Protecting our identities
Photographers are all aware of the rules around image copyright. A photographer who takes a picture legally owns that image, with certain exceptions: in particular, if one takes a picture of artwork, the copyright for the photograph rests with the creator of the original artwork. With an individual, Publicity Rights are applied in a similar vein. So, if the likeness of an individual is used to create a CGI character, where do the rights reside? This is an issue both of privacy and of earnings.
Legal protection of Publicity (Personality) Rights differs from country to country and from state to state, a complex patchwork of legislation even in the United States alone. We know that the “Star Wars” team sought and was granted permission from Peter Cushing’s estate to create the CGI representation of Governor Tarkin as portrayed. The late, great Robin Williams used his will to restrict the use of his name, signature, photograph and likeness for 25 years from his death, according to clause 188.8.131.52 (a) in the legal documentation published by the Hollywood Reporter. Did the shrewd star anticipate that CGI technology could eventually be used to resurrect dead celebrities? The provision in Williams’ will avoids reliance upon inconsistent publicity protection against an increasingly complex and global technological backdrop.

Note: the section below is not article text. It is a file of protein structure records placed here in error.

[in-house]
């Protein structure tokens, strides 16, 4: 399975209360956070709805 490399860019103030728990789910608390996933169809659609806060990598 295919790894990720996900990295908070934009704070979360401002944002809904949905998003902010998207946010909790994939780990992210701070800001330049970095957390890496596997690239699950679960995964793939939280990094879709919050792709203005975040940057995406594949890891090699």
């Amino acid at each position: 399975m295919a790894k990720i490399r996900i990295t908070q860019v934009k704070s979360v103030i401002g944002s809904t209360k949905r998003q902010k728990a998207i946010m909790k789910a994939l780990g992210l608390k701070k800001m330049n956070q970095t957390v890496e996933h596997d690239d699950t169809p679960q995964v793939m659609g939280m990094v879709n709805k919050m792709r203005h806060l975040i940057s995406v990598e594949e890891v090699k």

Why CGI for Rogue One?
We might wonder why the character of Grand Moff Tarkin was given the CGI treatment where others were not. Rebel leader Mon Mothma was played by Caroline Blakiston in the original trilogy, and by Genevieve O’Reilly in “Episode III: Revenge of the Sith” and in “Rogue One” – a seamless transition, as the actresses were of the same build, and the character’s neat dark bobbed hair, robes and chains of office were straightforward to recreate. In another universe, Harry Potter’s mentor, Dumbledore, was originally played by Richard Harris, but following his passing the role was turned over to Michael Gambon, hiding behind the same long beard. However, Peter Cushing’s fabulous cheekbones and sunken face were his trademark, and as such gave a unique feel to the Tarkin character. Lookalike Australian actor Wayne Pygram successfully portrayed Tarkin in a short cameo in “Episode III: Revenge of the Sith,” and there have been questions around why Pygram did not reprise the role. We don’t know the answer, but Pygram has done very little acting work since “Star Wars” and the TV series “Farscape,” and it’s possible that he was simply not in a position to take the part. For continuity of character, and without an easy lookalike solution, it would appear that Rogue One’s producers had no choice but to turn to Industrial Light and Magic.